Making the transition to a university setting can be hard for incoming students, especially for those who come from afar. While Wright State University has resources to help incoming undergraduate students, such help for new advanced-degree students from other countries did not quite exist. Until now.
The College of Graduate Programs and Honors Studies has selected six students to serve as graduate ambassadors to help their peers as needed. The program is funded by the Office of the Provost to support Wright State’s graduate student learning community.
The initiative aims to help graduate students navigate the academic and community landscapes and provide resources so they can achieve overall success at Wright State, said Shu Schiller, Ph.D., interim dean of the College of Graduate Programs and Honors Studies.
The six ambassadors will focus on assisting graduate students in the College of Engineering and Computer Science, collectively spending 20 hours a week in contact with other graduate students, under the supervision of Paula Bubulya, Ph.D., associate dean of the College of Graduate Programs and Honors Studies.
Thomas Wischgoll, Ph.D., professor and interim chair of the Department of Computer Science and Engineering, said the department has provided a help room for undergraduates for several years with great success. The graduate ambassador program provides a great opportunity to provide a similar service to graduate students, he said.
“The idea behind this program is to support our graduate students in academic aspects and beyond,” Wischgoll said. “We have a significant number of international students in our programs who are starting their first semester in a foreign country. This is a big transition both from a cultural perspective as well as an academic one.”
Michelle Streeter-Ferrari, director of the University Center for International Education, is well aware of the challenges international students can face and how to ease their transition. The graduate ambassadors will be an additional bridge to help guide new students on a path of academic and future success, Streeter-Ferrari said.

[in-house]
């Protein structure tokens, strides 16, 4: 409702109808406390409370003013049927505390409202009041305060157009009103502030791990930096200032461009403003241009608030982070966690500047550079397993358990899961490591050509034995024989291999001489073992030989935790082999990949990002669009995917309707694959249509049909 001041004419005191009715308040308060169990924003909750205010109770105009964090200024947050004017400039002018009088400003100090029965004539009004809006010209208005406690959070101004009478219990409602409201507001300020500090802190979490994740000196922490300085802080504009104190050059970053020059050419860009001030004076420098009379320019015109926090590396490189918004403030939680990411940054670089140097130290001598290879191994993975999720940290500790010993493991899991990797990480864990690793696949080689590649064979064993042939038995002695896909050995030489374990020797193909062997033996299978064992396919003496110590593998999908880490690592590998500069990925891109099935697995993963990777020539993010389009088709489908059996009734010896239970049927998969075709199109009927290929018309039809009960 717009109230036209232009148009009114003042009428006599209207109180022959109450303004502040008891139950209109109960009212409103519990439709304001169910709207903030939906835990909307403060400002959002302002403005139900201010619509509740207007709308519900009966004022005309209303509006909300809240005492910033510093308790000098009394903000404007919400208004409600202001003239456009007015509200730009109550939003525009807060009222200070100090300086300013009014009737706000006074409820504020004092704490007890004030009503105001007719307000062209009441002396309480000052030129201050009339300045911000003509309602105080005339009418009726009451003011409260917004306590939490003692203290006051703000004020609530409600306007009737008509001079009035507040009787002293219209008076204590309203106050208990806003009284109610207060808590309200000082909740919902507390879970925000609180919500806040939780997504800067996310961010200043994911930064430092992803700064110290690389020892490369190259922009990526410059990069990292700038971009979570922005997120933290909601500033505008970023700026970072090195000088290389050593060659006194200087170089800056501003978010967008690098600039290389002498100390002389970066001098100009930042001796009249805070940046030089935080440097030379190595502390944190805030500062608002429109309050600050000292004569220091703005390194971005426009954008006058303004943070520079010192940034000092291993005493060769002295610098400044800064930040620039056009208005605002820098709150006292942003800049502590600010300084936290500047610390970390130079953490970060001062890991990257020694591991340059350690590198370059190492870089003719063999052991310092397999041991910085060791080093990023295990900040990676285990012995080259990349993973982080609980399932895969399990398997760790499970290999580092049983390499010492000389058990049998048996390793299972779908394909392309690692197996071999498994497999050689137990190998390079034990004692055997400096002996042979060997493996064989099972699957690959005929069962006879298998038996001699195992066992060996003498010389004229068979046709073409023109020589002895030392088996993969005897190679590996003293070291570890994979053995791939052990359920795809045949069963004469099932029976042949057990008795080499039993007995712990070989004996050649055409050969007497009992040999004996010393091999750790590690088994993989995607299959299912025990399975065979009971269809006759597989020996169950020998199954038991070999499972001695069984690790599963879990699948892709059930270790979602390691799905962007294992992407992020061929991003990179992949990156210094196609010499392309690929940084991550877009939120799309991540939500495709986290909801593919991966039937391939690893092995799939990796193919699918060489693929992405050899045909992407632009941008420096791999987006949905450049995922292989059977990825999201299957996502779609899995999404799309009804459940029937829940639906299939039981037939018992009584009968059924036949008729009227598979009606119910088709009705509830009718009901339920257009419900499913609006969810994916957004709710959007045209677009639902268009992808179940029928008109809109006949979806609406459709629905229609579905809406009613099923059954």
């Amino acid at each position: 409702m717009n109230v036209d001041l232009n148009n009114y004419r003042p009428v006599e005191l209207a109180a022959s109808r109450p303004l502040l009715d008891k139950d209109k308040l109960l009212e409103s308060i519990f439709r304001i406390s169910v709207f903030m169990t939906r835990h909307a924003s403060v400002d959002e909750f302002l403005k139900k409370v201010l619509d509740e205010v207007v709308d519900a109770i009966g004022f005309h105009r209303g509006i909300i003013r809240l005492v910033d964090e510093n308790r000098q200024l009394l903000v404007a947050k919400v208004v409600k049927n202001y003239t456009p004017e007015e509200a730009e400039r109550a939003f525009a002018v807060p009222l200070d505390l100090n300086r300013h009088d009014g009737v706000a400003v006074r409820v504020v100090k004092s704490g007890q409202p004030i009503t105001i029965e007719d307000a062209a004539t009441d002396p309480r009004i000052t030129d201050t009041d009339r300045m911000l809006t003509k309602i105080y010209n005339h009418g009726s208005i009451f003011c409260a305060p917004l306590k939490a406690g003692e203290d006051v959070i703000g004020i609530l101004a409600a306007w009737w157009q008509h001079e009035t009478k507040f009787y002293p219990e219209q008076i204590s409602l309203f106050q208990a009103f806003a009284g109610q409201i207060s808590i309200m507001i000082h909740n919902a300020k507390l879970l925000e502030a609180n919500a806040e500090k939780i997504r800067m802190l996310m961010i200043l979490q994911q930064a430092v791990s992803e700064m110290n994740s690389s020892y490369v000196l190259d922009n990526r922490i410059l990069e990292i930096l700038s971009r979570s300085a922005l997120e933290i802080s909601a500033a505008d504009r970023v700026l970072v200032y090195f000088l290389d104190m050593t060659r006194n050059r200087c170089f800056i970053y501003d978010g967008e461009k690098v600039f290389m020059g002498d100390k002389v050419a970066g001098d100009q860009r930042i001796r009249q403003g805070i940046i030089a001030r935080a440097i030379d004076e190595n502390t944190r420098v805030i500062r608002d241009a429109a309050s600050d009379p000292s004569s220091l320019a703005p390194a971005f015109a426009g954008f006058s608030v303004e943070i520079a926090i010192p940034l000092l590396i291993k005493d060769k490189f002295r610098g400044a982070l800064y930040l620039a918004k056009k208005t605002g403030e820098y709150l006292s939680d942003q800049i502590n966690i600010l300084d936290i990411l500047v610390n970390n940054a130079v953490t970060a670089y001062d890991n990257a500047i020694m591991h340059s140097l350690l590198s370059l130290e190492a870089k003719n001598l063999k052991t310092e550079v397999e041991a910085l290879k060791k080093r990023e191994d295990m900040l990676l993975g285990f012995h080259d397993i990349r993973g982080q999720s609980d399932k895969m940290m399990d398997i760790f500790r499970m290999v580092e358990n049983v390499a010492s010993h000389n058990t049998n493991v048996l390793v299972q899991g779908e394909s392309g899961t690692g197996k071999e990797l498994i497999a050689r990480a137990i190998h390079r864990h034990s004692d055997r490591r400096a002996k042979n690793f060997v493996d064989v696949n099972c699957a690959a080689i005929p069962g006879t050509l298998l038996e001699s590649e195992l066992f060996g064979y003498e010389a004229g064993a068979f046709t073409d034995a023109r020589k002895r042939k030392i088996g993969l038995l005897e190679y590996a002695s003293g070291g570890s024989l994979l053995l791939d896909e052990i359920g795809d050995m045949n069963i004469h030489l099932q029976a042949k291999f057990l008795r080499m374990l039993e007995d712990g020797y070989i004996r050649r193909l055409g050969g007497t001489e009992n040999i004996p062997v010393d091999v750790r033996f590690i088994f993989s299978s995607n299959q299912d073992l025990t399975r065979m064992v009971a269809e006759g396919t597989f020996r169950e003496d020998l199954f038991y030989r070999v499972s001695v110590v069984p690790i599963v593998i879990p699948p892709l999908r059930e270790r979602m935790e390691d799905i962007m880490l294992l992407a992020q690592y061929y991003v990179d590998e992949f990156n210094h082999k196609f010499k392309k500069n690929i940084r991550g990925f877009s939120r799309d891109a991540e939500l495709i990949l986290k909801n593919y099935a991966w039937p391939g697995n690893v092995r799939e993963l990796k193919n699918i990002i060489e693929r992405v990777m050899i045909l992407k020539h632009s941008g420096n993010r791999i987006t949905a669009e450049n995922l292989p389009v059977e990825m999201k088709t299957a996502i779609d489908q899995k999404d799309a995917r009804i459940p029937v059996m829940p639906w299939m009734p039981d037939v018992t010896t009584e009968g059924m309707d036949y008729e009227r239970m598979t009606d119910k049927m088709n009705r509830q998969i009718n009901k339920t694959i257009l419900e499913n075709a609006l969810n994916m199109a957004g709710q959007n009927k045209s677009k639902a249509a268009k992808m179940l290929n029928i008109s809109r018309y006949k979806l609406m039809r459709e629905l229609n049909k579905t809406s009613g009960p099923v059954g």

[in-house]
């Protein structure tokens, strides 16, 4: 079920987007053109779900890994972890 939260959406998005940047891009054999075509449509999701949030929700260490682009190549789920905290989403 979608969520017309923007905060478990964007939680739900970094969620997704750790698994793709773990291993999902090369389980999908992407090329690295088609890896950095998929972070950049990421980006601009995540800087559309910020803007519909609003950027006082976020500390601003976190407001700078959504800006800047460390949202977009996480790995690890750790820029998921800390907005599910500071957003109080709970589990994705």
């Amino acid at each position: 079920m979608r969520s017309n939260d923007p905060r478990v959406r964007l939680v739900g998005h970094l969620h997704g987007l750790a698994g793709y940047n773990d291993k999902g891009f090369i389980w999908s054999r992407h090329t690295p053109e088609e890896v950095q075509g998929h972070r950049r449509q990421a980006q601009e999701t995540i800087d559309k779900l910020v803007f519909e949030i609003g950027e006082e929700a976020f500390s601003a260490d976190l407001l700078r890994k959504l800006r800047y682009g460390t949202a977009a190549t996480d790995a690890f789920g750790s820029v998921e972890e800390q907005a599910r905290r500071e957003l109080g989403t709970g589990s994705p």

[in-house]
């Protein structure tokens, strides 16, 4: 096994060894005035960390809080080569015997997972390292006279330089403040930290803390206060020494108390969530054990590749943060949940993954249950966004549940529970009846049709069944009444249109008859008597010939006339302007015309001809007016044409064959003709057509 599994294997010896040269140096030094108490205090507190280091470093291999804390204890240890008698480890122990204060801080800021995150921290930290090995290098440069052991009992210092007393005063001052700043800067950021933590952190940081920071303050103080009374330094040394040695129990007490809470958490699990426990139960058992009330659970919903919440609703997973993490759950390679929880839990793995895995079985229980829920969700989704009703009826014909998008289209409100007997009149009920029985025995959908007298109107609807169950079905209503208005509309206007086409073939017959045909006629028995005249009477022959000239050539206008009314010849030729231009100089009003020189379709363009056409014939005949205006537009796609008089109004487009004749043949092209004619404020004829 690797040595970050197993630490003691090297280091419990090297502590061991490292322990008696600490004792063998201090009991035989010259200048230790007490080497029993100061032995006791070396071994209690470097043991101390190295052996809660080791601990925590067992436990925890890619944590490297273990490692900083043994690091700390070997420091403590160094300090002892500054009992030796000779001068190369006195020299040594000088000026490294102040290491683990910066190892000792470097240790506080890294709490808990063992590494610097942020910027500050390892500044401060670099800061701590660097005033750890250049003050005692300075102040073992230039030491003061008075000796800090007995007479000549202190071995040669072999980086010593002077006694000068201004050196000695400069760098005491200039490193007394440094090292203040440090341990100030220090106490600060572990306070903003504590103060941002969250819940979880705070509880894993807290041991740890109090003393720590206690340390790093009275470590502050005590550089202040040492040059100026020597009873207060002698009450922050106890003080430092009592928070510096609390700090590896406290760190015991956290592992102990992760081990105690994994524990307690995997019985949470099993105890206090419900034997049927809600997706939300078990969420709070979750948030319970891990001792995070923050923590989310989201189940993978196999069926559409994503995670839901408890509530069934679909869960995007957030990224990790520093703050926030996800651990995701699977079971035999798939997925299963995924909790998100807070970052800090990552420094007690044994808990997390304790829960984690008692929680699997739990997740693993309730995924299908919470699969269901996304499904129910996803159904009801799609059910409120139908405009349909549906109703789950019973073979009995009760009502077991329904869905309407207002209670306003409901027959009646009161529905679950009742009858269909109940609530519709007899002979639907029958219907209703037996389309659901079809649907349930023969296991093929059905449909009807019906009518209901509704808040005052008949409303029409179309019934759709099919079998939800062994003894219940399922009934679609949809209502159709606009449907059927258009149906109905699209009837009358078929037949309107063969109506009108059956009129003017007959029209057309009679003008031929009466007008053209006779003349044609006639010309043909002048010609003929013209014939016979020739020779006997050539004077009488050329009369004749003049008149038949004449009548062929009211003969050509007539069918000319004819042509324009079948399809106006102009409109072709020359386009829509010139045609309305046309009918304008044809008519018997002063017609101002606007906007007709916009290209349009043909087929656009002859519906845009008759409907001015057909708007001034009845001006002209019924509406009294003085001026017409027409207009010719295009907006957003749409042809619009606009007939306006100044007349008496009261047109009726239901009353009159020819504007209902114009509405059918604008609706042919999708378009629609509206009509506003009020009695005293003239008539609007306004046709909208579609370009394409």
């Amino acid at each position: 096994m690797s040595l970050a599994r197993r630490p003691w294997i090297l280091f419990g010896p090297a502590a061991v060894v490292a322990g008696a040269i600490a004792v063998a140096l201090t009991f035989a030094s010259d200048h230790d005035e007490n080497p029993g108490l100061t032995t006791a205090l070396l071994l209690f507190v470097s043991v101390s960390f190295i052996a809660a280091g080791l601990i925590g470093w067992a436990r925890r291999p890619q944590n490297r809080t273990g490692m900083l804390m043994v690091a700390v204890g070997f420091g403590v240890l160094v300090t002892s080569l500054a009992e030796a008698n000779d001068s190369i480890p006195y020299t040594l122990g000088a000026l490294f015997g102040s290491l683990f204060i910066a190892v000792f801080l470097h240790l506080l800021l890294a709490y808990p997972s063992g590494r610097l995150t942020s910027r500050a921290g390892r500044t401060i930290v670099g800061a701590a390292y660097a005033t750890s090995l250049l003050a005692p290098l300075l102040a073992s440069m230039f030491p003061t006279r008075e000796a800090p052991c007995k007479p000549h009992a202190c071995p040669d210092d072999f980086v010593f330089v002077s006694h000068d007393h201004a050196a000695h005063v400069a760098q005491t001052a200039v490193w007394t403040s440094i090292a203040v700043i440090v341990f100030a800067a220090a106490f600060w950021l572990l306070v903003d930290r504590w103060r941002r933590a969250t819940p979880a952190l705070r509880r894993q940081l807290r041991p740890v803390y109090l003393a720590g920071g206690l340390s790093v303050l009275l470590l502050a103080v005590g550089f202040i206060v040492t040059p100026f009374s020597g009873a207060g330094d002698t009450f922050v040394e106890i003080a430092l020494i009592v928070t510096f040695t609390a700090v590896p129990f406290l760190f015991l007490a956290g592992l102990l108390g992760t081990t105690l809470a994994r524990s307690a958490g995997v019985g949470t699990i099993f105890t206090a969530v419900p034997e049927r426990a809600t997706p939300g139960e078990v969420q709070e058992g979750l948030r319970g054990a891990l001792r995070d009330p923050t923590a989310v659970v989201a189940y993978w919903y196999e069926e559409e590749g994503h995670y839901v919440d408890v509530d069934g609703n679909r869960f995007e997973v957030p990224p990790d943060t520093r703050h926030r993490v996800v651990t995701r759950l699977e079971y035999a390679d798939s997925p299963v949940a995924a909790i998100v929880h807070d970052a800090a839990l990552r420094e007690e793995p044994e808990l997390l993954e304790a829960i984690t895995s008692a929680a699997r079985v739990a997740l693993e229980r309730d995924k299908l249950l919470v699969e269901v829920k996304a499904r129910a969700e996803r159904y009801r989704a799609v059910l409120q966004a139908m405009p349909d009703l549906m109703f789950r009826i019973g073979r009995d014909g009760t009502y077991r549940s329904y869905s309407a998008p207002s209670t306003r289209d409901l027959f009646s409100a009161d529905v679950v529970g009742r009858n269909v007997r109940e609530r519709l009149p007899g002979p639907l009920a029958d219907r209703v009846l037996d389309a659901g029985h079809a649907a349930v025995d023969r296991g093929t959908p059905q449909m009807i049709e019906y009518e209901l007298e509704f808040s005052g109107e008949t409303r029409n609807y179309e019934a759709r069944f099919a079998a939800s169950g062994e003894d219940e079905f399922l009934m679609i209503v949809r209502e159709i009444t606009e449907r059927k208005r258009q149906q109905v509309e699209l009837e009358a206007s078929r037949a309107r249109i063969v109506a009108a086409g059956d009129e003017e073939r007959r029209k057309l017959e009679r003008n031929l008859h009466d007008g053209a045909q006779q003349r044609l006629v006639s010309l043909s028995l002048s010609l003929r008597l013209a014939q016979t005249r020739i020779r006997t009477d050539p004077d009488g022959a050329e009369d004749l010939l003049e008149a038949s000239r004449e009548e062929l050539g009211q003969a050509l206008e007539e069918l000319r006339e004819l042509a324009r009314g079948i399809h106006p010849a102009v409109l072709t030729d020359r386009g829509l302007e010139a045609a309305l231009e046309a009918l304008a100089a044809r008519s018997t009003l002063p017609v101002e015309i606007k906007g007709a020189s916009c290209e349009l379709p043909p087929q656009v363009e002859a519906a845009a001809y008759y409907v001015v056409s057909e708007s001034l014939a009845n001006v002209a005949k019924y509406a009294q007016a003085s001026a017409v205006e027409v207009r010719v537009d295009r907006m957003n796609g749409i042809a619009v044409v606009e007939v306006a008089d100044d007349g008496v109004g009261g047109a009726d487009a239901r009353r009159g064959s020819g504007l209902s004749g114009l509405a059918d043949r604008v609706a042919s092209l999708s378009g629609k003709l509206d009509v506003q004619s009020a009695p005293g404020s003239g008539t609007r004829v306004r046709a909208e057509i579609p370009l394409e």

“The special care and attention our students receive at Wright State always sets us apart when recruiting international students,” she said. “While international students come with high academic credentials and many have professional work experience in their home countries, this program will help them connect with peer mentors who have experienced American cultural and academic norms over the past several months.”
“These graduate ambassadors will be a great resource for providing advice and support,” Wischgoll said. “The program is one element in this support structure for our graduate students as the department, graduate school and Student Success Center are all working together to ensure the success of our students.”
“I am very excited to welcome six graduate ambassadors as our first cohort,” Schiller said.
Meet the graduate ambassadors:
Akhil Dwibhashyam who has been involved with Wright State Hospitality Services before becoming a graduate teaching assistant for an Introduction to Computer Science course. He completed his undergraduate studies in India, where he worked as a software engineer at Tata Consulting Services. He will complete one remaining course this semester before graduating with a master’s degree in computer science.
Sahithi Gangireddy is pursuing a master’s degree in computer science because the coursework complemented her background in industrial technology. From Hyderabad in southern India, she had difficulty adapting to Ohio’s cold weather, but Wright State’s educational experience and extracurricular activities have helped her achieve career goals and build friendships.
Monika Gunasekhar, who is pursuing a master’s degree in computer engineering, is serving as a graduate teaching assistant for an Operating Systems course and relishes the opportunity to take part in scholarly activities on campus. She envisions the graduate ambassador role as leading to personal growth and is enthusiastic about contributing to the Wright State community and fostering meaningful connections.
Niharika Poreddy, who is in her third semester pursuing a master’s degree in computer science, will advocate for her students’ collaborative learning and will embrace the role of a mentor. She aims to inspire, guide and amplify students’ academic experience. She credits Wright State’s diverse academic environment and faculty support for broadening her perspective.
Naveen Reddy Tumu, who was born and raised in a South India village, had a childhood dream of becoming a software engineer. He completed his bachelor’s in computer science and landed a job at Anthem, Inc. Realizing he needed more education, he enrolled at Wright State to pursue a master’s degree in computer science and is scheduled to graduate at the end of the Spring Semester.
Aashritha Yamusani, who is a computer science master’s student from India, is a College Reading and Learning Association-certified math tutor with a bachelor’s degree in information technology. She is known for her professional demeanor and her skill in critical thinking and problem-solving. She looks forward to enhancing her skills through constructive feedback.